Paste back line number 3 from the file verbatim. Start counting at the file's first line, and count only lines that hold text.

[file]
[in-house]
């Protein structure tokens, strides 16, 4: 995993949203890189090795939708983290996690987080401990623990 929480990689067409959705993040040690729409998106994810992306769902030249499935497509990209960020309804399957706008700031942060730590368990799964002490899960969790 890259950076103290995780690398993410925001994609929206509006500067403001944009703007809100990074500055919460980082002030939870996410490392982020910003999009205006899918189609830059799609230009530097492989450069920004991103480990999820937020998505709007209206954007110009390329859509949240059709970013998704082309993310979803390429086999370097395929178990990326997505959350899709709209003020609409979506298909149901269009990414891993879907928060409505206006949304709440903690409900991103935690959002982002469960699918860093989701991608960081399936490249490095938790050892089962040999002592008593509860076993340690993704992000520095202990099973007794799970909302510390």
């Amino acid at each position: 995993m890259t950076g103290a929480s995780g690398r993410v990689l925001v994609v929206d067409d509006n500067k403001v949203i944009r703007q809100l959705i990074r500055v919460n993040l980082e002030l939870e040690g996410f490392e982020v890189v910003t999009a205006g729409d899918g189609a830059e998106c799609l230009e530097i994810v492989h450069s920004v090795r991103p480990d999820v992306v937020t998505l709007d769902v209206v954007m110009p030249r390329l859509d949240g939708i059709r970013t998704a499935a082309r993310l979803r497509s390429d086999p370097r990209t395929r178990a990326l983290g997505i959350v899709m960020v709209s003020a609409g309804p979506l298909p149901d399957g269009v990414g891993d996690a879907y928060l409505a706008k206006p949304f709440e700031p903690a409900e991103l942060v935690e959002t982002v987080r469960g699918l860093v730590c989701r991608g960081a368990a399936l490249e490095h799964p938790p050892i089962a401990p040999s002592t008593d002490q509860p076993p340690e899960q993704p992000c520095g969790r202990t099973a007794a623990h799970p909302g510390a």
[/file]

């Amino acid at each position: 995993m890259t950076g103290a929480s995780g690398r993410v990689l925001v994609v929206d067409d509006n500067k403001v949203i944009r703007q809100l959705i990074r500055v919460n993040l980082e002030l939870e040690g996410f490392e982020v890189v910003t999009a205006g729409d899918g189609a830059e998106c799609l230009e530097i994810v492989h450069s920004v090795r991103p480990d999820v992306v937020t998505l709007d769902v209206v954007m110009p030249r390329l859509d949240g939708i059709r970013t998704a499935a082309r993310l979803r497509s390429d086999p370097r990209t395929r178990a990326l983290g997505i959350v899709m960020v709209s003020a609409g309804p979506l298909p149901d399957g269009v990414g891993d996690a879907y928060l409505a706008k206006p949304f709440e700031p903690a409900e991103l942060v935690e959002t982002v987080r469960g699918l860093v730590c989701r991608g960081a368990a399936l490249e490095h799964p938790p050892i089962a401990p040999s002592t008593d002490q509860p076993p340690e899960q993704p992000c520095g969790r202990t099973a007794a623990h799970p909302g510390a």